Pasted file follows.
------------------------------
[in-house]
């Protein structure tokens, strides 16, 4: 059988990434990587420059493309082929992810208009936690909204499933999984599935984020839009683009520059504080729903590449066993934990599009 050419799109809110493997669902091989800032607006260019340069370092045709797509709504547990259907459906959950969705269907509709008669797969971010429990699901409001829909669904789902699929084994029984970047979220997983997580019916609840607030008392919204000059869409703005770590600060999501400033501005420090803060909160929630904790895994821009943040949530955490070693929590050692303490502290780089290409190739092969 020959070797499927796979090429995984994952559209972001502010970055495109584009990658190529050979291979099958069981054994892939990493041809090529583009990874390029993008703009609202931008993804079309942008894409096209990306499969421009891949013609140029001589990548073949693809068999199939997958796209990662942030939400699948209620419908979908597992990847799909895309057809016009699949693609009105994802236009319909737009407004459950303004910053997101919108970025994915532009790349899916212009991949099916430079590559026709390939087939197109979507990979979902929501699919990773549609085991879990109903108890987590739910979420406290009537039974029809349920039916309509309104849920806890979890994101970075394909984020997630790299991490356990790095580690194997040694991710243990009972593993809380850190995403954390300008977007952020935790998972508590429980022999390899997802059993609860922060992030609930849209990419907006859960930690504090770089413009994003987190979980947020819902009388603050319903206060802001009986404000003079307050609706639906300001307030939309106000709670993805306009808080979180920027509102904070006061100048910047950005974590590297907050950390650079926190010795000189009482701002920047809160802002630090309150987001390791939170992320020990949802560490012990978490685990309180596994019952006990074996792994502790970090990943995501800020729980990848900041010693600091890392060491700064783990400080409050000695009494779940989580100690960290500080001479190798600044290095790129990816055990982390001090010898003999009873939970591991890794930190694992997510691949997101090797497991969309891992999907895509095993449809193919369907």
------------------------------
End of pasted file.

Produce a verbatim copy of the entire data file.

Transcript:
[in-house]
């Protein structure tokens, strides 16, 4: 059988990434990587420059493309082929992810208009936690909204499933999984599935984020839009683009520059504080729903590449066993934990599009 050419799109809110493997669902091989800032607006260019340069370092045709797509709504547990259907459906959950969705269907509709008669797969971010429990699901409001829909669904789902699929084994029984970047979220997983997580019916609840607030008392919204000059869409703005770590600060999501400033501005420090803060909160929630904790895994821009943040949530955490070693929590050692303490502290780089290409190739092969 020959070797499927796979090429995984994952559209972001502010970055495109584009990658190529050979291979099958069981054994892939990493041809090529583009990874390029993008703009609202931008993804079309942008894409096209990306499969421009891949013609140029001589990548073949693809068999199939997958796209990662942030939400699948209620419908979908597992990847799909895309057809016009699949693609009105994802236009319909737009407004459950303004910053997101919108970025994915532009790349899916212009991949099916430079590559026709390939087939197109979507990979979902929501699919990773549609085991879990109903108890987590739910979420406290009537039974029809349920039916309509309104849920806890979890994101970075394909984020997630790299991490356990790095580690194997040694991710243990009972593993809380850190995403954390300008977007952020935790998972508590429980022999390899997802059993609860922060992030609930849209990419907006859960930690504090770089413009994003987190979980947020819902009388603050319903206060802001009986404000003079307050609706639906300001307030939309106000709670993805306009808080979180920027509102904070006061100048910047950005974590590297907050950390650079926190010795000189009482701002920047809160802002630090309150987001390791939170992320020990949802560490012990978490685990309180596994019952006990074996792994502790970090990943995501800020729980990848900041010693600091890392060491700064783990400080409050000695009494779940989580100690960290500080001479190798600044290095790129990816055990982390001090010898003999009873939970591991890794930190694992997510691949997101090797497991969309891992999907895509095993449809193919369907």